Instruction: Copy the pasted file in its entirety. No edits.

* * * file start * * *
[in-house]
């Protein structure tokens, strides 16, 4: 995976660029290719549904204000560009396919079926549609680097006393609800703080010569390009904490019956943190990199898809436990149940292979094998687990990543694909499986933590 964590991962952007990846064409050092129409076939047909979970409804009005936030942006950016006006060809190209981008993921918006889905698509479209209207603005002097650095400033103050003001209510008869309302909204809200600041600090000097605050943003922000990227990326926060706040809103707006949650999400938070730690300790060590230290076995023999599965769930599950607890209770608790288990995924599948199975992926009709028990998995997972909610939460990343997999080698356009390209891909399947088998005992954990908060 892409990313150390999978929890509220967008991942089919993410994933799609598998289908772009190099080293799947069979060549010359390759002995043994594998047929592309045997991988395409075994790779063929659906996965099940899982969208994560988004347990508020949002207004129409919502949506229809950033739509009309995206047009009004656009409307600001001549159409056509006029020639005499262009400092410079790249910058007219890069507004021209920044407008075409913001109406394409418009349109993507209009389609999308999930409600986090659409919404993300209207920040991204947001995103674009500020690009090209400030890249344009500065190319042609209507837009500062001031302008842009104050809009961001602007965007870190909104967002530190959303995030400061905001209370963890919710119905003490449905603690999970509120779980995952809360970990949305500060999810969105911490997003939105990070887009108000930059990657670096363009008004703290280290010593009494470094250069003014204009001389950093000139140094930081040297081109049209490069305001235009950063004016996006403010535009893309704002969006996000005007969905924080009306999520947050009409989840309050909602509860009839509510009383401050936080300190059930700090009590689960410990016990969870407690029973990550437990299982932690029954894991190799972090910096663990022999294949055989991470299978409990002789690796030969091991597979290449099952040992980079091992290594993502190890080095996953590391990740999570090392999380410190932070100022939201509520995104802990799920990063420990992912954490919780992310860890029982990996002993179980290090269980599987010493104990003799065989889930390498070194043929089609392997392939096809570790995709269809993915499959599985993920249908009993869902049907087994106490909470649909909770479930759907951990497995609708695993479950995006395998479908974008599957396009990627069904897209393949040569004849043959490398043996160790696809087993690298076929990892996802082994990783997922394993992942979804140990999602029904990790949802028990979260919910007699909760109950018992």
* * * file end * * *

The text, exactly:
[in-house]
């Protein structure tokens, strides 16, 4: 995976660029290719549904204000560009396919079926549609680097006393609800703080010569390009904490019956943190990199898809436990149940292979094998687990990543694909499986933590 964590991962952007990846064409050092129409076939047909979970409804009005936030942006950016006006060809190209981008993921918006889905698509479209209207603005002097650095400033103050003001209510008869309302909204809200600041600090000097605050943003922000990227990326926060706040809103707006949650999400938070730690300790060590230290076995023999599965769930599950607890209770608790288990995924599948199975992926009709028990998995997972909610939460990343997999080698356009390209891909399947088998005992954990908060 892409990313150390999978929890509220967008991942089919993410994933799609598998289908772009190099080293799947069979060549010359390759002995043994594998047929592309045997991988395409075994790779063929659906996965099940899982969208994560988004347990508020949002207004129409919502949506229809950033739509009309995206047009009004656009409307600001001549159409056509006029020639005499262009400092410079790249910058007219890069507004021209920044407008075409913001109406394409418009349109993507209009389609999308999930409600986090659409919404993300209207920040991204947001995103674009500020690009090209400030890249344009500065190319042609209507837009500062001031302008842009104050809009961001602007965007870190909104967002530190959303995030400061905001209370963890919710119905003490449905603690999970509120779980995952809360970990949305500060999810969105911490997003939105990070887009108000930059990657670096363009008004703290280290010593009494470094250069003014204009001389950093000139140094930081040297081109049209490069305001235009950063004016996006403010535009893309704002969006996000005007969905924080009306999520947050009409989840309050909602509860009839509510009383401050936080300190059930700090009590689960410990016990969870407690029973990550437990299982932690029954894991190799972090910096663990022999294949055989991470299978409990002789690796030969091991597979290449099952040992980079091992290594993502190890080095996953590391990740999570090392999380410190932070100022939201509520995104802990799920990063420990992912954490919780992310860890029982990996002993179980290090269980599987010493104990003799065989889930390498070194043929089609392997392939096809570790995709269809993915499959599985993920249908009993869902049907087994106490909470649909909770479930759907951990497995609708695993479950995006395998479908974008599957396009990627069904897209393949040569004849043959490398043996160790696809087993690298076929990892996802082994990783997922394993992942979804140990999602029904990790949802028990979260919910007699909760109950018992």